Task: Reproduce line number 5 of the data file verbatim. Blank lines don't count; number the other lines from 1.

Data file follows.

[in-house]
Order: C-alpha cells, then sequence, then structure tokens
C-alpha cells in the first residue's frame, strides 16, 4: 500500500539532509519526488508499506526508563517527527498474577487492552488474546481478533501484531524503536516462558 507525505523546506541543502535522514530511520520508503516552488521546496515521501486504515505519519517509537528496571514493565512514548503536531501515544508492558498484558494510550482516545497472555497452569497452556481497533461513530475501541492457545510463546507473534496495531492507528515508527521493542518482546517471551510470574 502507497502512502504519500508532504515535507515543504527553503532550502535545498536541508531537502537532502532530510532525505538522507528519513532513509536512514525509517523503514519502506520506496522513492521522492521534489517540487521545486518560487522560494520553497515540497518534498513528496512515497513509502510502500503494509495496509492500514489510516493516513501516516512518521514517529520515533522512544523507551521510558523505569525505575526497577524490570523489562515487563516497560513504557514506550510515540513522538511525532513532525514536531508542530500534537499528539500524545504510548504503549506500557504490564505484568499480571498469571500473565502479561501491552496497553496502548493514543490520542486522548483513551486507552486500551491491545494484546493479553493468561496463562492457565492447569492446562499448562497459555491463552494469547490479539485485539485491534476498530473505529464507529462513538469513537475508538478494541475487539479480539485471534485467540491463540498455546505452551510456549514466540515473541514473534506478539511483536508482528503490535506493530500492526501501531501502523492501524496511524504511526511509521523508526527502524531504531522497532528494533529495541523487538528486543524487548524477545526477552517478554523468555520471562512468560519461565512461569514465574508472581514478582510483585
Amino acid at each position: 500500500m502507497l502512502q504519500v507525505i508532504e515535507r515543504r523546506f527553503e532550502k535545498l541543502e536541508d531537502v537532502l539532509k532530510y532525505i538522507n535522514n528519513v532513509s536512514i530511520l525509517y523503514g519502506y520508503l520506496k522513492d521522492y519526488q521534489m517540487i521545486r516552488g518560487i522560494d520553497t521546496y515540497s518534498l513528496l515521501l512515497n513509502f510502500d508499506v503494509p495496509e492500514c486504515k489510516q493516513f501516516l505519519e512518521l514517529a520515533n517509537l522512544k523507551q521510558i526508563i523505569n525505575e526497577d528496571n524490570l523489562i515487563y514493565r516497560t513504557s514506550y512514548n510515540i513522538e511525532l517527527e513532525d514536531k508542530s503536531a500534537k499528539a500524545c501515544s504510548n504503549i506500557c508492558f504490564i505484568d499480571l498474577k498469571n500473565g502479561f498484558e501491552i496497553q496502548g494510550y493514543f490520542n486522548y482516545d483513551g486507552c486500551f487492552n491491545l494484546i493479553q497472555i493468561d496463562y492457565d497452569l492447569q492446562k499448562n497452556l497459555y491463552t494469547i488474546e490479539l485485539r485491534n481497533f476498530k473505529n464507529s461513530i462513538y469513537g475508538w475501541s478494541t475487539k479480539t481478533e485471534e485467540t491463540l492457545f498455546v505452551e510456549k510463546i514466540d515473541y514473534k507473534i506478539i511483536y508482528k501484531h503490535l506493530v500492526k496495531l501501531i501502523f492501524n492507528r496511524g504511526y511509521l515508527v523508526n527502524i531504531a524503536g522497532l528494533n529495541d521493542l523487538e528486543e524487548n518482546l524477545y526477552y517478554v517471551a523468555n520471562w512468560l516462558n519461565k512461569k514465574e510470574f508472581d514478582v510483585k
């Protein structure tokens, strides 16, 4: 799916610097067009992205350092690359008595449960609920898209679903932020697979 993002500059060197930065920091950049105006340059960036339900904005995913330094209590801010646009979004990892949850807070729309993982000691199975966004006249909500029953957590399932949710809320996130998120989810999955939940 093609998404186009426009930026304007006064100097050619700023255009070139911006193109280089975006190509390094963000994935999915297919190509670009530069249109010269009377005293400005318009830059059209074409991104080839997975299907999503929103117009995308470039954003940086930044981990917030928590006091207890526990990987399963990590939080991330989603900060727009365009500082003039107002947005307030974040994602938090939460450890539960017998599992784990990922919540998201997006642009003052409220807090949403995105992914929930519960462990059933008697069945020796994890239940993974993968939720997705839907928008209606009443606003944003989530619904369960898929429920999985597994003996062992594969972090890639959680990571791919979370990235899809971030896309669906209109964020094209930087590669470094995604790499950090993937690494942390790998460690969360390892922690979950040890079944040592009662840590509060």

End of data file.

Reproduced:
């Protein structure tokens, strides 16, 4: 799916610097067009992205350092690359008595449960609920898209679903932020697979 993002500059060197930065920091950049105006340059960036339900904005995913330094209590801010646009979004990892949850807070729309993982000691199975966004006249909500029953957590399932949710809320996130998120989810999955939940 093609998404186009426009930026304007006064100097050619700023255009070139911006193109280089975006190509390094963000994935999915297919190509670009530069249109010269009377005293400005318009830059059209074409991104080839997975299907999503929103117009995308470039954003940086930044981990917030928590006091207890526990990987399963990590939080991330989603900060727009365009500082003039107002947005307030974040994602938090939460450890539960017998599992784990990922919540998201997006642009003052409220807090949403995105992914929930519960462990059933008697069945020796994890239940993974993968939720997705839907928008209606009443606003944003989530619904369960898929429920999985597994003996062992594969972090890639959680990571791919979370990235899809971030896309669906209109964020094209930087590669470094995604790499950090993937690494942390790998460690969360390892922690979950040890079944040592009662840590509060």